“Singing Revolution”

After 47 years of Soviet occupation, Lithuanians seized the opening created by glasnost and perestroika under Soviet President Mikhail Gorbachev in 1987 to agitate for the restoration of their personal and national rights. The first non-Soviet-controlled political parties were formed, launching the so-called “Singing Revolution” that took its name from peaceful, mass demonstrations that involved the singing of Lithuanian folk songs.

The Baltic Way near Vilnius, Lithuania, Aug. 23, 1989.

The Baltic Way near Vilnius, Lithuania, Aug. 23, 1989.

Other Lithuanian cultural and religious values were also strongly asserted against Soviet authority, resulting in the restoration of the Lithuanian national flag and the return of the National Cathedral in Vilnius, which had been made a museum of atheism. One of the most famous and seminal mass actions occurred when an estimated 2 million Lithuanians, Latvians and Estonians came out of their homes to form a human chain from Vilnius to Tallin in “The Baltic Way” event (pictured above) on August. 23, 1989. This unprecedented, peaceful protest commemorated the 50th anniversary of the secret signing of the Molotov-Ribbentrop Pact by which Nazi Germany and the U.S.S.R. divided Poland and the Baltics among themselves at the opening of World War II.

For four exciting years (1987 to 1991), the eyes of the world and the news media were on Lithuania and its equally tiny Baltic neighbors who were often depicted in the press as “threats” to Gorbachev and his efforts to reform the Soviet Union in order to save it.  Baltic Americans saw these revolutions differently, as an inspired David vs. Goliath struggle for freedom by their long-oppressed relatives and countrymen overseas.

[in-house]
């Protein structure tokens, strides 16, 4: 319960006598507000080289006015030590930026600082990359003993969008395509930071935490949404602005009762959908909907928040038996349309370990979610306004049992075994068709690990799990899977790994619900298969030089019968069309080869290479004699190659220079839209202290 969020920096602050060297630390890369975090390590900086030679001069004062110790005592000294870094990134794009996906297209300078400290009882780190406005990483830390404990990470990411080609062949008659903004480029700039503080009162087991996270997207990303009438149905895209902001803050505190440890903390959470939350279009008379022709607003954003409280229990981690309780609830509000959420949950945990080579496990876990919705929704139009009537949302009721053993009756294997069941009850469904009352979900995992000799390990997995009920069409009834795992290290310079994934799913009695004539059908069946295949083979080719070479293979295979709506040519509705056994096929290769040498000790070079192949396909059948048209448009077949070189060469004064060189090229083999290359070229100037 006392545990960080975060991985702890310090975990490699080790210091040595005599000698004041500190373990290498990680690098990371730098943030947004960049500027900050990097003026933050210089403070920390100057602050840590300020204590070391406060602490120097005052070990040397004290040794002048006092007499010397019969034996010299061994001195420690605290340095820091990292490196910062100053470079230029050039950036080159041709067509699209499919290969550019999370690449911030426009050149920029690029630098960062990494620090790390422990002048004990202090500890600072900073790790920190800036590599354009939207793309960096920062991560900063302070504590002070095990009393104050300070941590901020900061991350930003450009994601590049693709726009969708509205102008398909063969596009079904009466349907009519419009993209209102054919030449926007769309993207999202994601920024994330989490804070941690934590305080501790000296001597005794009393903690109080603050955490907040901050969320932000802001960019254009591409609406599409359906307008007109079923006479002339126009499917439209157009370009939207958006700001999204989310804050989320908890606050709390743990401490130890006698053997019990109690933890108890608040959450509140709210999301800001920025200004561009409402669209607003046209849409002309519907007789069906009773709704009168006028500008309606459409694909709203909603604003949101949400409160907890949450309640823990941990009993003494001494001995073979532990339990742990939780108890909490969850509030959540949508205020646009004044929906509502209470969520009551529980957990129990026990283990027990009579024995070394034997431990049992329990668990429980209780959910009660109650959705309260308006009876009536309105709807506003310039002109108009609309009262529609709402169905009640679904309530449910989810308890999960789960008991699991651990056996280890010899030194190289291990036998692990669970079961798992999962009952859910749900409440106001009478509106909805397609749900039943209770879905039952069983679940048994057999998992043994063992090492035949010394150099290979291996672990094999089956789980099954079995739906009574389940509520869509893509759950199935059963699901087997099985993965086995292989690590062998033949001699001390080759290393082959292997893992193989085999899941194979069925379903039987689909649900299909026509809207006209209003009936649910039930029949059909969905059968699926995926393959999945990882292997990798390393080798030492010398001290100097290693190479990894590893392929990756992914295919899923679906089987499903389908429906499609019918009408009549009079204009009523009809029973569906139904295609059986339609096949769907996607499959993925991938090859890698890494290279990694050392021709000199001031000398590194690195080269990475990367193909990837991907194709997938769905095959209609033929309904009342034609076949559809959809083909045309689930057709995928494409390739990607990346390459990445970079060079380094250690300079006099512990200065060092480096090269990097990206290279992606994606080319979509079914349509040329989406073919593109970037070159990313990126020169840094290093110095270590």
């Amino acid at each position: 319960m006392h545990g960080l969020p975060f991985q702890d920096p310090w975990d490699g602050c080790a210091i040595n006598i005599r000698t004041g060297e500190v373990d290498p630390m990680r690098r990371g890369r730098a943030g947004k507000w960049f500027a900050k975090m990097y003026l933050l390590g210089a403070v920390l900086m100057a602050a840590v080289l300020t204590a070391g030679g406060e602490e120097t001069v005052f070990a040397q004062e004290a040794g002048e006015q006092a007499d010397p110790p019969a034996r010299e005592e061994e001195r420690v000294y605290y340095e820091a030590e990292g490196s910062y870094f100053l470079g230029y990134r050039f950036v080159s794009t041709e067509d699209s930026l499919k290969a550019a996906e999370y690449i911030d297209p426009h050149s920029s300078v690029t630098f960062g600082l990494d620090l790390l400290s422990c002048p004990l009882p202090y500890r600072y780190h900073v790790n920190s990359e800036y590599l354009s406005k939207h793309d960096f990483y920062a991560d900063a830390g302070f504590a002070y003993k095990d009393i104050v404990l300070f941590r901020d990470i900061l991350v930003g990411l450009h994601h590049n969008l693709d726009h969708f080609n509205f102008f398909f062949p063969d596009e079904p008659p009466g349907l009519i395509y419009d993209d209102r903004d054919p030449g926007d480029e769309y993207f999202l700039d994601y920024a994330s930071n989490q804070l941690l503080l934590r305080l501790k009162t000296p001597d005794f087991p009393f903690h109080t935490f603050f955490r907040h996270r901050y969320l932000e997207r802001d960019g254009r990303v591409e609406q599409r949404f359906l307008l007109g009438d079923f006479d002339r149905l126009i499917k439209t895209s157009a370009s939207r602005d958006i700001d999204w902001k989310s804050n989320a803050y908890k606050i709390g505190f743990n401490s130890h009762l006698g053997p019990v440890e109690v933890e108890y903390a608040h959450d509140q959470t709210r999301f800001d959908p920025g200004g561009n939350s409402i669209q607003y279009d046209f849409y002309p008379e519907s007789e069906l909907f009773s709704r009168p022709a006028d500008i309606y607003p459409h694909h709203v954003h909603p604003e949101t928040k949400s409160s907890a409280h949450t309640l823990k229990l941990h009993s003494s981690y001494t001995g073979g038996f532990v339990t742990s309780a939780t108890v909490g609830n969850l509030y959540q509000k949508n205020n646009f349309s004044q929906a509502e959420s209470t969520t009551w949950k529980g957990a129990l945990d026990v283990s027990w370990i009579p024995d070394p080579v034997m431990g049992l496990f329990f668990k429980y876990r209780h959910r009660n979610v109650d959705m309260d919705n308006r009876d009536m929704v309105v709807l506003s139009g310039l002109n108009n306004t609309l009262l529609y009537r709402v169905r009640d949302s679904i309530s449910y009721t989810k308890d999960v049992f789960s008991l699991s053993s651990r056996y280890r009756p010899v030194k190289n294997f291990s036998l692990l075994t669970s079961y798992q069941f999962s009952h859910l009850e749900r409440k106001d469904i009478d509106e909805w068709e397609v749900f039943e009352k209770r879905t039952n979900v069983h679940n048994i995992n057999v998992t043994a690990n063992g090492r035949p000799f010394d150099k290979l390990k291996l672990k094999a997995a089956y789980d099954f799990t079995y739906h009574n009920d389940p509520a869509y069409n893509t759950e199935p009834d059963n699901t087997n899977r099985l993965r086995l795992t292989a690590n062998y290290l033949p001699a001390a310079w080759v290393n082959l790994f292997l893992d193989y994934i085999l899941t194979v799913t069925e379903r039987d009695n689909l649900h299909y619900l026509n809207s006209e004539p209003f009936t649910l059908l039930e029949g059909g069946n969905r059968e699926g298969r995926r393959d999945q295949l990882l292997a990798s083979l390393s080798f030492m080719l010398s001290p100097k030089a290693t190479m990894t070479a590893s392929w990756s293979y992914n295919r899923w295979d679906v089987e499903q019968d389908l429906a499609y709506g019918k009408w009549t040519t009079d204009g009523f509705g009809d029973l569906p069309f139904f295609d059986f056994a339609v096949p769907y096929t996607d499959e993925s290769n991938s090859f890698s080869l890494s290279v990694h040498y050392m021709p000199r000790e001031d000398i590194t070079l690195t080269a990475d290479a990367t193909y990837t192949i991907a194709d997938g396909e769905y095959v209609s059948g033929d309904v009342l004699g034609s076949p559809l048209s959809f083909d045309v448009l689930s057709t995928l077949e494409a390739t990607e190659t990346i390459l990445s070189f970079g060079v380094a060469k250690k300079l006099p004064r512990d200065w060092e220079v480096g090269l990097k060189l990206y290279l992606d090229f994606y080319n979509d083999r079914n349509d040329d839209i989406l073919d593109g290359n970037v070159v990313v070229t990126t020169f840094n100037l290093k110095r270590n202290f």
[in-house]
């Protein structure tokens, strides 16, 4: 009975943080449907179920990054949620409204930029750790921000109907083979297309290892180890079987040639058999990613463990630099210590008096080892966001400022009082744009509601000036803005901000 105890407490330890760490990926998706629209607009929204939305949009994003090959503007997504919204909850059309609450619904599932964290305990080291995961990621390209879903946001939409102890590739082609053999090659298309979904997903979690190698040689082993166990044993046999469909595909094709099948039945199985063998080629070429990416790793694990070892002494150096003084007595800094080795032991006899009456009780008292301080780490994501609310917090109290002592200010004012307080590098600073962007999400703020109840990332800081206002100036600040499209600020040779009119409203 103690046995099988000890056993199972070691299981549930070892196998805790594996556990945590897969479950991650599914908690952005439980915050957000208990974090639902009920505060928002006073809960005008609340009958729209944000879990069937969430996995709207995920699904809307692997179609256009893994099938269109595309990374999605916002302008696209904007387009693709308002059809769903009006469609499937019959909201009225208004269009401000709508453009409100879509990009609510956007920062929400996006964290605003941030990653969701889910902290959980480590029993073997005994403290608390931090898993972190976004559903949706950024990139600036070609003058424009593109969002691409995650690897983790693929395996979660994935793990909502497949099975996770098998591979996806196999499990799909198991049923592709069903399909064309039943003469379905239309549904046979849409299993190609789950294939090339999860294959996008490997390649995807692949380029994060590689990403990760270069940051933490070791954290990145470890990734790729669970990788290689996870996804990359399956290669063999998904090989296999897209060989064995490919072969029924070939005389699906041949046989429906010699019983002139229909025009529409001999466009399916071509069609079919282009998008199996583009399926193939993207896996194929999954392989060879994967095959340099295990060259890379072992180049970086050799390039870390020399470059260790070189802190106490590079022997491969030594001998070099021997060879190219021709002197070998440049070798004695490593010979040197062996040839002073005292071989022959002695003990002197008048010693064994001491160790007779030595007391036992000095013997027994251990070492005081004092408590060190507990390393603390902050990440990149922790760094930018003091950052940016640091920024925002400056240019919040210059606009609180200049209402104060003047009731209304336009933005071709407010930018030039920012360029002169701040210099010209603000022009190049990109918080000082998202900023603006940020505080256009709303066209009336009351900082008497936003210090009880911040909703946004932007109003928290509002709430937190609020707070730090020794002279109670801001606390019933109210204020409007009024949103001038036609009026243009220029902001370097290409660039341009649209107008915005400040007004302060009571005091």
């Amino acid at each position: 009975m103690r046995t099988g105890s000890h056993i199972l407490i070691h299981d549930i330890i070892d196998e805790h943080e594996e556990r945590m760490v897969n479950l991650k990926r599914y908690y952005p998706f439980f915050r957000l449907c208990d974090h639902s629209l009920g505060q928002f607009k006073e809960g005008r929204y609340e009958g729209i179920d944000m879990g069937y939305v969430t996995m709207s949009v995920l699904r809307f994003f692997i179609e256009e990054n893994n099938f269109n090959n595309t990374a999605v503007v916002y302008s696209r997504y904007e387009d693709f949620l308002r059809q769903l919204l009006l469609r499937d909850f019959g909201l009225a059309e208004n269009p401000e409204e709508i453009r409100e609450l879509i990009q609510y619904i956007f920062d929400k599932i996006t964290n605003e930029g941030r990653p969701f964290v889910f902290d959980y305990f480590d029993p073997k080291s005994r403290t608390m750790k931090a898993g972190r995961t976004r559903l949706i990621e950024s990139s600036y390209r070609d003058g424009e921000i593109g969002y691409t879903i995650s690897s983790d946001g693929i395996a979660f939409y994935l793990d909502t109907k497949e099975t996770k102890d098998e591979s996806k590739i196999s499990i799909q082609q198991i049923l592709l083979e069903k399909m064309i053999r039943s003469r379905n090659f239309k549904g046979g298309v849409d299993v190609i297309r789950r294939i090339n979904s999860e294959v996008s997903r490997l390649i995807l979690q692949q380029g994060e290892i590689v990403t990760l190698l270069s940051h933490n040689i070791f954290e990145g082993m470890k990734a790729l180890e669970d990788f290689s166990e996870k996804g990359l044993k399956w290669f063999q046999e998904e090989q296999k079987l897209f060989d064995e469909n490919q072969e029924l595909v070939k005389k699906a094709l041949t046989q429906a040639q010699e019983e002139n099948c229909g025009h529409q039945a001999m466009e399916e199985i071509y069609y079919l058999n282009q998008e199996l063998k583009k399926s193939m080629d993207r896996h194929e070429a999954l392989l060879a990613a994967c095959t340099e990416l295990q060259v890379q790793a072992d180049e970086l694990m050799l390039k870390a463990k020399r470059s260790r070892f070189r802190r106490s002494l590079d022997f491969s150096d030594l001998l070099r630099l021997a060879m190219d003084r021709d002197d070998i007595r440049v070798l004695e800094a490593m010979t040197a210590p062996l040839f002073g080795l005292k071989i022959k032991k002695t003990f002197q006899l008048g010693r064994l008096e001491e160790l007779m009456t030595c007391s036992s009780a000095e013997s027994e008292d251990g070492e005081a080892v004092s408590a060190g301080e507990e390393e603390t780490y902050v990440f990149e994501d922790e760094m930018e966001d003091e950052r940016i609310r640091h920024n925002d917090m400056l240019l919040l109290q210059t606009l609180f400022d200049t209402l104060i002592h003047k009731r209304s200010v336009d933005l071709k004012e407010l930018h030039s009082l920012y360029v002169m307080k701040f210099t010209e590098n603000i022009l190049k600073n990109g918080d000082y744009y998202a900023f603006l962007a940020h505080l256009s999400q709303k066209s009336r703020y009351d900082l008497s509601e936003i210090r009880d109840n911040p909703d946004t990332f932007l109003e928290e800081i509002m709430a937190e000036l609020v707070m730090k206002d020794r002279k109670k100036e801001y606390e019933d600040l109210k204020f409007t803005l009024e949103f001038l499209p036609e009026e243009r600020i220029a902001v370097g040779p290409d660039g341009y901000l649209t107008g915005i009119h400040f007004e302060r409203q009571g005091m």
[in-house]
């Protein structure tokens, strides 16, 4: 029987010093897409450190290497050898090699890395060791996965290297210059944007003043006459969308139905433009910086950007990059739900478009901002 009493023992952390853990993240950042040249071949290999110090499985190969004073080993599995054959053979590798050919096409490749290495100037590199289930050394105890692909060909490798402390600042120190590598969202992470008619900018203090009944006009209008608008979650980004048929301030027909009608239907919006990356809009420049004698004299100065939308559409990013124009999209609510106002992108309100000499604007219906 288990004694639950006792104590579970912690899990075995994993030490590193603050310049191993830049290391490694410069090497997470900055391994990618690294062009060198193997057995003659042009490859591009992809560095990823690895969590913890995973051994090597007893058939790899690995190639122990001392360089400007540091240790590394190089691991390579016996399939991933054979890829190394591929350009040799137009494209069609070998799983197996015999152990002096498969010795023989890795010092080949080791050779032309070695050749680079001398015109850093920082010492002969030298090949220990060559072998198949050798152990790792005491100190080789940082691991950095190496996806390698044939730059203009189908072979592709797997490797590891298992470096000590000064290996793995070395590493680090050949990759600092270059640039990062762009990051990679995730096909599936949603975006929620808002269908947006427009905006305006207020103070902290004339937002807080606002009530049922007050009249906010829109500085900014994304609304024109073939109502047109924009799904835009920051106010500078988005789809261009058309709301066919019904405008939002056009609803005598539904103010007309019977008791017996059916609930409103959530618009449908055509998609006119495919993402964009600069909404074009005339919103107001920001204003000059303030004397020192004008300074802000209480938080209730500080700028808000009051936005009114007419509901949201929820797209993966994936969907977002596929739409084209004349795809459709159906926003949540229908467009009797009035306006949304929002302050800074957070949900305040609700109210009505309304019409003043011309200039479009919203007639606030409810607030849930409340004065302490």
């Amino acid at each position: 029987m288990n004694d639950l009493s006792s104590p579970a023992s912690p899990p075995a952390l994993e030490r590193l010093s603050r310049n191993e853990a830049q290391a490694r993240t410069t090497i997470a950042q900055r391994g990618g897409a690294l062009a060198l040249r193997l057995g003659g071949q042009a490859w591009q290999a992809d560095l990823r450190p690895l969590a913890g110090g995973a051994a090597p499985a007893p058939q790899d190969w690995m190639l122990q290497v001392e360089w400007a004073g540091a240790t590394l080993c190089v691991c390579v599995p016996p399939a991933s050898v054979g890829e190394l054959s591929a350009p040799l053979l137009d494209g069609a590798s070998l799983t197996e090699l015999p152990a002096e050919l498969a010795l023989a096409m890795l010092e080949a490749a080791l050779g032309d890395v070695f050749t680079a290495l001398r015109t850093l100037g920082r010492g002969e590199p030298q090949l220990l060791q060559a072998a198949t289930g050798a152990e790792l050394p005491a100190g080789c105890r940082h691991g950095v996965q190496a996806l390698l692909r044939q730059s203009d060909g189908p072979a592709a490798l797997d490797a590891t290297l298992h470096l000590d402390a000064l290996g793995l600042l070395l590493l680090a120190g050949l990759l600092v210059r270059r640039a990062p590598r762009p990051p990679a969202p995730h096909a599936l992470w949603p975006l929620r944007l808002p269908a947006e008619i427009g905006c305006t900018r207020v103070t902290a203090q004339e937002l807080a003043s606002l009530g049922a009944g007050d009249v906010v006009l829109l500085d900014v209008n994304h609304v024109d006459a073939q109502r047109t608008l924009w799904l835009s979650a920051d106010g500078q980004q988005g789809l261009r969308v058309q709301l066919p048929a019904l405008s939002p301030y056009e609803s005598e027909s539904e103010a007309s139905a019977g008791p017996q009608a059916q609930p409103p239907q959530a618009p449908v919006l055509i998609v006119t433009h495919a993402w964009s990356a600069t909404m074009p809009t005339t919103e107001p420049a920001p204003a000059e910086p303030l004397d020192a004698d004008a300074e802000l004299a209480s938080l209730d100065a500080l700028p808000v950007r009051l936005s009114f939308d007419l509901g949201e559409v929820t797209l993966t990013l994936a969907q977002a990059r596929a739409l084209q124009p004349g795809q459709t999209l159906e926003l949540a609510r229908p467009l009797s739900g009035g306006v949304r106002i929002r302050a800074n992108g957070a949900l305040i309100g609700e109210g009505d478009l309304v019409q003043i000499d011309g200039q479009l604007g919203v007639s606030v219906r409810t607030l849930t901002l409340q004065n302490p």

Vytautas Landsbergis, the first head of state of Lithuania after its declaration of independence from the Soviet Union on March 11, 1990, only months after the fall of the Berlin Wall.

A joyful upsurge of national feeling occurred in Springfield and across the U.S., as Lithuanian-Americans were able to reclaim their ethnic identity with pride. Suddenly, a heritage that many had been taught to cherish within the private realms of church and family was again publicly relevant: inspiring to millions around the world who valued freedom and human rights.

This re-identification with the parents’ and grandparents’ homeland was reinforced by the new freedom to communicate and visit with long-lost Lithuanian relatives and re-unite families that had been painfully separated since WW II.  It was also driven by the possibility of joining with a small nation desperately struggling to regain its independence by means of peaceful mass demonstrations aimed at leveraging world opinion against the Soviet superpower.

Many historians considered the return of Lithuania to the map one of the most improbable political victories of 20th Century. Along with the Solidarity movement in Poland and the Velvet Revolution in Czechoslovakia, Lithuanian’s peaceful, committed struggle for independence was a key factor in the fall of the Soviet Empire and the liberation of the entire Soviet Bloc.

See “The Other Dream Team” for more of the story.

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